Brazil to avoid the recession?
Brazil is no stranger to economic crises. In the 1970s and '80s, Latin America's economic giant turned financial mismanagement into an art form. The current global turmoil has not left Brazil unscathed: stock prices, exports and growth are all down. But something interesting is at work this time around...
Most Brazilians believe President Luiz Inácio Lula da Silva is the reason their country is surviving the current downturn better than other places. In past crises, Brazil was usually the nation in need of the largest life preserver. If it wasn't drowning under fiscal recklessness, it was being held under by draconian austerity plans.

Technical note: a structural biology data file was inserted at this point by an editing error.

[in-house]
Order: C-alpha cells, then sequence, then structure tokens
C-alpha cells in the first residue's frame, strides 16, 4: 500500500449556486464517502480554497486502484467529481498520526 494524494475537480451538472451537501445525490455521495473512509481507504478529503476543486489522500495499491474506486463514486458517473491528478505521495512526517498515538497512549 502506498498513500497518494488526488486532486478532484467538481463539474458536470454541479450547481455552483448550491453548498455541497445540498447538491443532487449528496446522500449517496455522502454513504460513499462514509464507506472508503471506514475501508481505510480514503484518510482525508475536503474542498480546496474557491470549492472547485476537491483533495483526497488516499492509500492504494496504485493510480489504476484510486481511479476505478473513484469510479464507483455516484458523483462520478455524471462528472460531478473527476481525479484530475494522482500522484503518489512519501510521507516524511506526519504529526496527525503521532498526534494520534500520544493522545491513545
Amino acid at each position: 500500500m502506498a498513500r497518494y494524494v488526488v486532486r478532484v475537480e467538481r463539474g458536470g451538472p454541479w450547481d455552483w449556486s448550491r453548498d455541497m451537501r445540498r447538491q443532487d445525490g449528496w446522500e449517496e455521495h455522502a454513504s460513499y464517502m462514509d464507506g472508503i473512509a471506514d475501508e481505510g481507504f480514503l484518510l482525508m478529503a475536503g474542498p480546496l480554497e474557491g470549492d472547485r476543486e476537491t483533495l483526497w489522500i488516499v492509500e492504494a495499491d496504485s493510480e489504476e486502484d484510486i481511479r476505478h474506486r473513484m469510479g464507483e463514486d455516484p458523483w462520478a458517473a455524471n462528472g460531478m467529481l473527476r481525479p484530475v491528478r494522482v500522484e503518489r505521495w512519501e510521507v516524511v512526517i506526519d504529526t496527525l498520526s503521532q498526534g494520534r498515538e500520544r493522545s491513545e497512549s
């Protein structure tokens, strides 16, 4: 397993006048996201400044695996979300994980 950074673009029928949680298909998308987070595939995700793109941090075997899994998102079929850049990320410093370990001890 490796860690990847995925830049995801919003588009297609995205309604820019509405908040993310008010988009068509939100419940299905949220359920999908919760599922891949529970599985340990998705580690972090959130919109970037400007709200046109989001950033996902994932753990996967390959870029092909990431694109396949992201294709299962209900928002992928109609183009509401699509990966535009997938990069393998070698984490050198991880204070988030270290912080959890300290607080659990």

Brazil, the old joke goes, is the country of the future — and always will be. Now, in the middle of the worst global downturn for decades, Brazil could finally be the country of the moment. According to a recent study by the Paris-based Organization for Economic Cooperation & Development (OECD), Brazil may be the only one of 34 major economies that avoids recession in 2009.
While the U.S. debates whether to nationalize its crippled banks, Brazil's remain comparatively sound. Oil companies worldwide are slashing investment, but Brazil's state-run Petrobras is going ahead with a four-year, $174 billion expansion plan. "Brazil," Lula boasted to TIME, "is riding the current crisis better than many developed countries."
By Tim Padgett and Andrew Downie
Time Magazine - 19 Mar 2009